It's nearly June, the sun is shining, and right about now people would usually be eagerly anticipating summer breaks they’ve booked, or planning where to go away. Meanwhile, the sunny weather over the past few months would usually have led to thoughts (and lots of features) on a staycation summer. But this isn’t any given year. Coronavirus and the lockdown means we are advised not to travel abroad, don't know when we will be able to, and might have to take an extra two weeks off to quarantine when we get back. That should means it’s Cornwall, Devon, Norfolk, Wales, or a week in Skegness on our minds, instead of France or Spain. Overnight trips are still barred though, the domestic holiday industry is unsure when it will be back up-and-running, and some locals are reportedly not too keen on visitors. So, will we get a holiday this summer and how can you protect yourself when booking and paying? On this podcast, Simon Lambert, Lee Boyce and Georgie Frost talk holidays: where to go, when you might be allowed to, and the all-important financial side involving booking, cancellations and refunds. There is also the thorny question of how travel will look in the future and whether the holiday industry will bounce back while people still have long waits and fights for refunds on cancelled trips fresh in their mind? And finally, what about opting for van life instead? Volkswagen revealed this week that quotes for its California campervans have soared in lockdown – and Simon fill us in on what it’s like to go away on a 2,000 mile road trip in one, having done so the summer before last. He’s also got an idea, involving buying a campervan and renting it out, so that it pays for itself and turns a profit. Classic man maths or solid money-maker, you decide?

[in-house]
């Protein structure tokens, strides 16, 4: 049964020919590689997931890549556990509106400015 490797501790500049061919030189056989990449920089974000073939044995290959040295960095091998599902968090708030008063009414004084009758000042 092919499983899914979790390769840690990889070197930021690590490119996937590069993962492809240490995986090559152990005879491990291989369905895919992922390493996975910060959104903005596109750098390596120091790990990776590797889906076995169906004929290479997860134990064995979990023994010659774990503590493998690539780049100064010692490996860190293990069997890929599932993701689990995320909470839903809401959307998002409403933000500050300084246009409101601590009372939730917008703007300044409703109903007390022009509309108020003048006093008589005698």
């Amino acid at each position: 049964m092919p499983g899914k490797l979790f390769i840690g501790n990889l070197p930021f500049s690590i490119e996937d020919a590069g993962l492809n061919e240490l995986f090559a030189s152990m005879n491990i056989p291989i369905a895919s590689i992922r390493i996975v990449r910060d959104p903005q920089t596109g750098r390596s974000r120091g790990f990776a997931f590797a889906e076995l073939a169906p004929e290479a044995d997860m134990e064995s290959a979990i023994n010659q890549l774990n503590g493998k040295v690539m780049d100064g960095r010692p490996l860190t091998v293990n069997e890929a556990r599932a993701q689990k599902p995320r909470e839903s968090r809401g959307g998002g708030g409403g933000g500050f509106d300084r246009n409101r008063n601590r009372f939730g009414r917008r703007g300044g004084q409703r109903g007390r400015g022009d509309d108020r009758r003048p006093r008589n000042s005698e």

Tamara Gillan is joined by Zahra Pabani, Family Law partner at Irwin Mitchell, to talk about how to protect yourself and your family in life, love, and money. Zahra shares her top tips for getting your personal affairs in order, and where individuals and couples should be focusing their attention – especially in a time of crisis, when security and protection are at the forefront of our minds.
Saving, spending, planning — you've got money questions and we've got answers. Every week host Alison Southwick and personal finance expert Robert Brokamp challenge the conventional wisdom on life's biggest financial issues to reveal what you really need to know to make smart money moves. In this week's show, Motley Fool Contributor Dan Caplinger joins us to answer your questions about the backdoor Roth IRA, navigating the new RMD rules, tax gain harvesting and more.
Want to keep up with the latest earnings updates from the States? Well join Chris Hill and the Motley Fool Radio Show team here on Share Radio, direct from Washington DC, for news, views and analysis of the US stocks that matter. In this week's show: Facebook, MasterCard, and Spotify announce new work-from-home policies; Lowe’s, Home Depot, Target, and Walmart report big growth in same-store sales; The U.S. Senate passes a bill that would impose new listing requirements for Chinese companies; And Take-Two Interactive hits an all-time high. Motley Fool analysts Emily Flippen and Ron Gross discuss those stories and weigh in on the future of retail and the future of real estate. Our analysts share two stocks on their radar: TJX Companies and Pinduoduo. And Motley Fool analyst Tim Beyers and Motley Fool contributor Dan Kline talk with Tivo CEO Dave Shull about television, streaming video, and the future of Tivo.
Saving, spending, planning — you've got money questions and we've got answers. Every week host Alison Southwick and personal finance expert Robert Brokamp challenge the conventional wisdom on life's biggest financial issues to reveal what you really need to know to make smart money moves. In this week's show: How has the college experience changed and what could it look like going forward? Brokamp explains how, for the near term, it will be more solo and less solo cups. However, In the long run, we might see much-needed disruption in higher education (for the better).